In order for people to be able to trust and take advantage of the results of advanced machine learning and artificial intelligence solutions for real decision making, people need to be able to understand the machine rationale for given output. Research in explain artificial intelligence (XAI) addresses the aim, but there is a need for evaluation of human relevance and understandability of explanations. Our work contributes a novel methodology for evaluating the quality or human interpretability of explanations for machine learning models. We present an evaluation benchmark for instance explanations from text and image classifiers. The explanation meta-data in this benchmark is generated from user annotations of image and text samples. We describe the benchmark and demonstrate its utility by a quantitative evaluation on explanations generated from a recent machine learning algorithm. This research demonstrates how human-grounded evaluation could be used as a measure to qualify local machine-learning explanations.

* Benchmark Available online at https://github.com/SinaMohseni/ML-Interpretability-Evaluation-Benchmark 

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Object Referring in Visual Scene with Spoken Language

Dec 05, 2017
Arun Balajee Vasudevan, Dengxin Dai, Luc Van Gool

Object referring has important applications, especially for human-machine interaction. While having received great attention, the task is mainly attacked with written language (text) as input rather than spoken language (speech), which is more natural. This paper investigates Object Referring with Spoken Language (ORSpoken) by presenting two datasets and one novel approach. Objects are annotated with their locations in images, text descriptions and speech descriptions. This makes the datasets ideal for multi-modality learning. The approach is developed by carefully taking down ORSpoken problem into three sub-problems and introducing task-specific vision-language interactions at the corresponding levels. Experiments show that our method outperforms competing methods consistently and significantly. The approach is also evaluated in the presence of audio noise, showing the efficacy of the proposed vision-language interaction methods in counteracting background noise.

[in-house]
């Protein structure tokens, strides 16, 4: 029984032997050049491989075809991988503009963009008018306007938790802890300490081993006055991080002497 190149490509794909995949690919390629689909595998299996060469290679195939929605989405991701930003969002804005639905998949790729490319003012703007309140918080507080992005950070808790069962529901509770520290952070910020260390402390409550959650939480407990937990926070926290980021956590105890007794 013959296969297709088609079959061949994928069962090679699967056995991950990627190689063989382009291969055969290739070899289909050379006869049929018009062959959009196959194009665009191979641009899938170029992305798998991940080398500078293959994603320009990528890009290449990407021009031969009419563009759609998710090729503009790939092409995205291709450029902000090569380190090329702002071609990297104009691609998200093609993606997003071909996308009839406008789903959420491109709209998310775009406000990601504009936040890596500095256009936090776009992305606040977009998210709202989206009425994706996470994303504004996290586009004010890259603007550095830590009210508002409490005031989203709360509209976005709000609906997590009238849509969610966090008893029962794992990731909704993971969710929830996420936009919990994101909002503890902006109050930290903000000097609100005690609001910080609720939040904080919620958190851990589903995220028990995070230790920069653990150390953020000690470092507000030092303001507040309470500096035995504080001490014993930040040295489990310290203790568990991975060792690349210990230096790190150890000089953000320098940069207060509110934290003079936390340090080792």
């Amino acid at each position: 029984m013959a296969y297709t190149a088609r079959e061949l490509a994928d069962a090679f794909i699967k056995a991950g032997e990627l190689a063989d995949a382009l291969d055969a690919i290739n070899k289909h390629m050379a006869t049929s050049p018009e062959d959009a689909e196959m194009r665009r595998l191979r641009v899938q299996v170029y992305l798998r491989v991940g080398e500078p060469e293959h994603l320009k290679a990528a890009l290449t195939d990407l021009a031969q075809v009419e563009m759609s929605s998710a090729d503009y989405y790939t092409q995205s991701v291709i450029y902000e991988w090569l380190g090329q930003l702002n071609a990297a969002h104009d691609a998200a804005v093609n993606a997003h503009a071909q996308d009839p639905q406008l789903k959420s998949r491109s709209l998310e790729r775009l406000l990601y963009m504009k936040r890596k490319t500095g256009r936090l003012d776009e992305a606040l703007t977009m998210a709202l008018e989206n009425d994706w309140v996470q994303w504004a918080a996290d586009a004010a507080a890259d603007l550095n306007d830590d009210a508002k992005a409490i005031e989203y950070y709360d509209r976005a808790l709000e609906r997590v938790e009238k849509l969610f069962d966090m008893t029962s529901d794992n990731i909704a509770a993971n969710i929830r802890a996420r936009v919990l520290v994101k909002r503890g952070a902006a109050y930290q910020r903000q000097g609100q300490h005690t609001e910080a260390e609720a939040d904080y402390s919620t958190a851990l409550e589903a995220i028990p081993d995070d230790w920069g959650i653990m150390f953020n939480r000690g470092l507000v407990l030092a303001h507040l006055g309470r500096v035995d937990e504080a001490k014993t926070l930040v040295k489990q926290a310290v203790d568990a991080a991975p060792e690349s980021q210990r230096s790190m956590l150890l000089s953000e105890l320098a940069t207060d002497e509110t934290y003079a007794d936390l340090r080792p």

* 10 pages, Submitted to WACV 2018 

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A Deep Multimodal Approach for Cold-start Music Recommendation

Jul 24, 2017
Sergio Oramas, Oriol Nieto, Mohamed Sordo, Xavier Serra

An increasing amount of digital music is being published daily. Music streaming services often ingest all available music, but this poses a challenge: how to recommend new artists for which prior knowledge is scarce? In this work we aim to address this so-called cold-start problem by combining text and audio information with user feedback data using deep network architectures. Our method is divided into three steps. First, artist embeddings are learned from biographies by combining semantics, text features, and aggregated usage data. Second, track embeddings are learned from the audio signal and available feedback data. Finally, artist and track embeddings are combined in a multimodal network. Results suggest that both splitting the recommendation problem between feature levels (i.e., artist metadata and audio track), and merging feature embeddings in a multimodal approach improve the accuracy of the recommendations.

* In Proceedings of the 2nd Workshop on Deep Learning for Recommender Systems (DLRS 2017), collocated with RecSys 2017